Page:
I told myself that Inge, with all her pretensions, she of the scribes, would still be a chained slave girl, at the beck and call of a master, when I, Elinor Brinton, was safe on Earth, once again, in my smug penthouse. And Ute, too! Foolish, stupid little Ute, who could not even speak her own language correctly! What could that meaningless little thing, pretty as she was, ever be but a man's toy? She was a natural slave girl! She belonged in chains. And Inge, too, for she was arrogant! They would remain on Gor, mastered girls, while I, Elinor Brinton, rich and clever, secure and safe, laughed in my penthouse a world away! How amusing that would be!

"Why does El-in-or laugh?" asked Ute, looking up.

"Elinor," I corrected her.

"Elinor," smiled Ute.

"It is nothing," I said.

We heard one of the guards shouting outside. We also heard, in the distance, some bosk bells.

"A retinue!" shouted one of the guards.

"There is a free woman with the retinue!" shouted another.

I heard Targo crying out. "Slaves out!"

I was thrilled. I had never seen a Gorean free woman. A guard hastily unlocked one end of the ankle bar and lifted it. One by one, we slid along the bar and to the back edge of the wagon, where the gate had been dropped. My ankles, and those of the other girls, were still joined, of course, by about a foot of chain and two ankle rings. As we left the wagon, each of us, one by one, we were thonged in a line, by binding fiber, in throat coffle. Then, craning for a look, we lined up beside the wagon. The girls from the other wagon, ahead of us, Lana among them, were already on the grass, looking.

We could see a large, flat wagon, drawn by four huge, beautifully groomed black bosk.

On the wagon, under a fringed, silken canopy, on a curule chair, there sat a woman.

The wagon was flanked by perhaps forty warriors, with spears, twenty to a side. We could hear the bosk bells, on the harness of the bosk, quite clearly now. The retinue would pass close by. Targo had gone out, his blue and yellow robe swirling, part way to meet it.

"Kneel," said one of the guards.

We did so, as in the display chain.

A Gorean slave girl in the presence of a free man or woman always kneels, unless excused from doing so. I had even learned to kneel when addressed by the guards and, of course, always, when approached by Targo, my master. A Gorean slave, incidentally, always addresses free men as "Master," and all free women as "Mistress."

I watched the flat wagon rolling closer.

The woman sat regally on the curule chair, wrapped in resplendent, many-colored silks. Her raiment might have cost more than any three or four of us together were worth. She was, moreover, veiled.

"Do you dare look upon a free woman? asked a guard.

I not only dared, but I was eager to do so. But, nudged by his foot, as the wagon approached, I lowered my head to the grass, as did the other girls. The wagon, and the retinue, stopped only a few feet opposite us.

I did not dare to raise my head.

I suddenly then understood that I was not as she. For the first time in my life I suddenly understood, kneeling in the grass in a Gorean field, the thundering, devastating realities of social institutions. I suddenly understood, as I had not before, how on Earth my position and my wealth had created an aura about me, that made lesser people respect me and move aside when I wished to pass, that made them deferential to me, eager to please me, fearful should they fail to do so. How naturally I had carried myself differently then they, better, more arrogantly. I was better! I was their superior! But now I was taken from my world.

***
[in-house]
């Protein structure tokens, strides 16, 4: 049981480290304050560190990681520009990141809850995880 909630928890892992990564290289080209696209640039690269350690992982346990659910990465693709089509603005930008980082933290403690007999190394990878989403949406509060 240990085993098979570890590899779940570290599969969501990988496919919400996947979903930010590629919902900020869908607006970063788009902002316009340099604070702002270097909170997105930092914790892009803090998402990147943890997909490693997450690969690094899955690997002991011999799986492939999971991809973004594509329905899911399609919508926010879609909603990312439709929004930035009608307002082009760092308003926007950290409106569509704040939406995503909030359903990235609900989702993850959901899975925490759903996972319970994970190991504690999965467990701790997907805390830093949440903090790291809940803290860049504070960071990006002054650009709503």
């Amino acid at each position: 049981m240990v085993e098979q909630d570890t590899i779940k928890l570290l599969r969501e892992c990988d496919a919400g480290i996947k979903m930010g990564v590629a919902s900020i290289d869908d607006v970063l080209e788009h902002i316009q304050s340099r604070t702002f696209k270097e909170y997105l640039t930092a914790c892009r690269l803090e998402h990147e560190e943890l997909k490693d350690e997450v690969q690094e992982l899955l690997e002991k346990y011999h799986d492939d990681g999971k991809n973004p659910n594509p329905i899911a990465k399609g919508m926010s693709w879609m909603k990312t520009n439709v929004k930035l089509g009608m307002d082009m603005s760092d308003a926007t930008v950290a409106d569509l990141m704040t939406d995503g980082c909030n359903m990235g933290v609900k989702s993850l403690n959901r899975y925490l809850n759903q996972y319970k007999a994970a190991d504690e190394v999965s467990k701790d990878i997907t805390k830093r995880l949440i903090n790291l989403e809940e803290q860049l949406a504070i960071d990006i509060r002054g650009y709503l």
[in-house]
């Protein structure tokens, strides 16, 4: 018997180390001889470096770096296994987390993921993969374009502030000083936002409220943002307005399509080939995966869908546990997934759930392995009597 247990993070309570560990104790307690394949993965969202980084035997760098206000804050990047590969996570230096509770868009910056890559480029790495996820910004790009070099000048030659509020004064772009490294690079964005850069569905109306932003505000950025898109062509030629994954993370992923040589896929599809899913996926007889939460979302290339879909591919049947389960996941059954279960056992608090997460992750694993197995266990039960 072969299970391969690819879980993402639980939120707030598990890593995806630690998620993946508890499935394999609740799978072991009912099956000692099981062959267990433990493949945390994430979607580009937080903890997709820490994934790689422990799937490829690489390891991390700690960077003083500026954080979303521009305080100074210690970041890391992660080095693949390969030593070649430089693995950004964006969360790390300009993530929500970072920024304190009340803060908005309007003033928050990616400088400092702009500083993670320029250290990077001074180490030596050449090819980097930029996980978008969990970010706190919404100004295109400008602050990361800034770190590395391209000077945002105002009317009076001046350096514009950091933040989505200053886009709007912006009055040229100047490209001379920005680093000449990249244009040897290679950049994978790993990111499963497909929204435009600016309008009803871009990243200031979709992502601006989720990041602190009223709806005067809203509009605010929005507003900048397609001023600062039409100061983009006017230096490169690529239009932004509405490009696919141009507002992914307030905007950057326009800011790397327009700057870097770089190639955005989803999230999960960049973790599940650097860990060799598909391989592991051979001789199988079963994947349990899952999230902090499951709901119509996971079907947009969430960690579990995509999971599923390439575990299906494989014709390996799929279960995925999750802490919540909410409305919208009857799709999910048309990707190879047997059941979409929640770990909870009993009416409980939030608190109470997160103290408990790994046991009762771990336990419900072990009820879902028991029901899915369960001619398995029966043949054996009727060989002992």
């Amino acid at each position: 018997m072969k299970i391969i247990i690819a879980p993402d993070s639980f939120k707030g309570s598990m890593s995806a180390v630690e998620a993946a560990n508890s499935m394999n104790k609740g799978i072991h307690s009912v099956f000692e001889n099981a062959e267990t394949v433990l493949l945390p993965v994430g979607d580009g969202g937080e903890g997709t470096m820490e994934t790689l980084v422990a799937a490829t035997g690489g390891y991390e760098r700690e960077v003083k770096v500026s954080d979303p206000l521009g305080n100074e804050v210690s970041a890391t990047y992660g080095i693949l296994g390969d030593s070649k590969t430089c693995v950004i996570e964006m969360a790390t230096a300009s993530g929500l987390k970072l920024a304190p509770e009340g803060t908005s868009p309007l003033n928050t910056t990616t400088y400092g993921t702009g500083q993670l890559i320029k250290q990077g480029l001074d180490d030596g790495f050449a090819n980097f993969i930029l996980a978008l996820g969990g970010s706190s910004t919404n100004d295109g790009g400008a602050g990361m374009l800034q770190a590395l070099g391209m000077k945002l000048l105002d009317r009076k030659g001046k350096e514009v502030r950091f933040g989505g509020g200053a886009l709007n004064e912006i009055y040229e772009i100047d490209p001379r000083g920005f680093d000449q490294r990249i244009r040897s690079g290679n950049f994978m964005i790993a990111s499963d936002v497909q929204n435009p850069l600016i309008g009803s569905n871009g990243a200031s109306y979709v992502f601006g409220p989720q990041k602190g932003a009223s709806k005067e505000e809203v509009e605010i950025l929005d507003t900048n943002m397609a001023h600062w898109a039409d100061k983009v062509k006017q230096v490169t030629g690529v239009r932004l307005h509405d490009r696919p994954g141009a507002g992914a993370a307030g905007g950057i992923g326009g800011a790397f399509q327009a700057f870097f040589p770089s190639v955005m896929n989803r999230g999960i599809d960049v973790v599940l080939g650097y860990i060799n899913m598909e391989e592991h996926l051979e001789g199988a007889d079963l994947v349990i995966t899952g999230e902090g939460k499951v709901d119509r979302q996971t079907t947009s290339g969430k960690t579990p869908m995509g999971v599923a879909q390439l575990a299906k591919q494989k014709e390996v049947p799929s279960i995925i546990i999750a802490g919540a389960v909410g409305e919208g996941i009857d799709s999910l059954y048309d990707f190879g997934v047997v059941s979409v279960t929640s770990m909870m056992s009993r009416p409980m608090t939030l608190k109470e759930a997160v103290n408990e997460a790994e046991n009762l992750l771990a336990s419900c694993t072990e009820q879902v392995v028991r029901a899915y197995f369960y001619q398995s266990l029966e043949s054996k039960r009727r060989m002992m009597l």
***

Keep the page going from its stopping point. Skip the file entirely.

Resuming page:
"Lift you head, Child," said a woman's voice.

I did so.

She was no older than I, I am sure, but she addressed me as a child. The guard's foot nudged me again. "Buy me, Mistress," I stammered.

"A barbarian," smiled the woman. "How amusing."

"I picked her up in the fields," said Targo. He was anxious that my presence on his chain not be taken as evidence of his poor judgment. He wished to assure the woman that he had had me for nothing, that he would not have purchased such an inferior girl for his chain.

I looked into her eyes. How steadily she regarded me, over her veil, her eyes amused. How beautiful she seemed. How splendid and fine! I could no longer meet her eyes.

"You may lower your head, Girl," she said, not unkindly.

Gratefully I put my head again, swiftly, to the grass.

I was furious with how I acted, how I felt, but I could not help myself. She was so magnificent. I was nothing. The other girls, too, had their heads to the grass, kneeling before the free woman. They, like I, were only slaves, stripped, their ankles chained, their throats in leather coffle, branded girls, nothing before one who was free.

I wept. I was a slave girl.

There was a rustle of bosk bells and a creak of wheels. Targo moved back, bowing deeply, and the wagon slowly moved past us. The feet of the flanking guards passed within a yard or two of us.

When the wagon, and the retinue, had passed us, Targo straightened up. He had a strange expression on his face.

He was pleased about something.

"Into the wagons," said Targo.

"Into the wagons!" called the guards.

"Who was she?" asked the grizzled, one-eyed guard.

"The Lady Rena of Lydius," said Targo, "of the Builders."

Once again I found myself, with the other girls, chained in our wagon, moving slowly across the Gorean fields toward Laura.

That night, at a stream, we stopped early to camp. In the evening, the girls, under guard, attend to various tasks. They tend the bosk, clean the wagons, draw water and gather firewood. Sometimes they are permitted to cook. Ute and I, tied together by the throat, but otherwise unimpeded, wearing our camisks, like the other girls, under a guard, went off with two buckets to gather berries. There were not many berries, and it was not easy to fill our buckets. I stole berries from Ute's bucket, and had mine filled first. We were not supposed to eat the berries, and I do not think Ute did, but I would slip them inside my mouth when the guard was not looking. If one was careful to keep the juices inside there was no telltale sign on the lips and chin. Ute was such a sweet, precious little fool.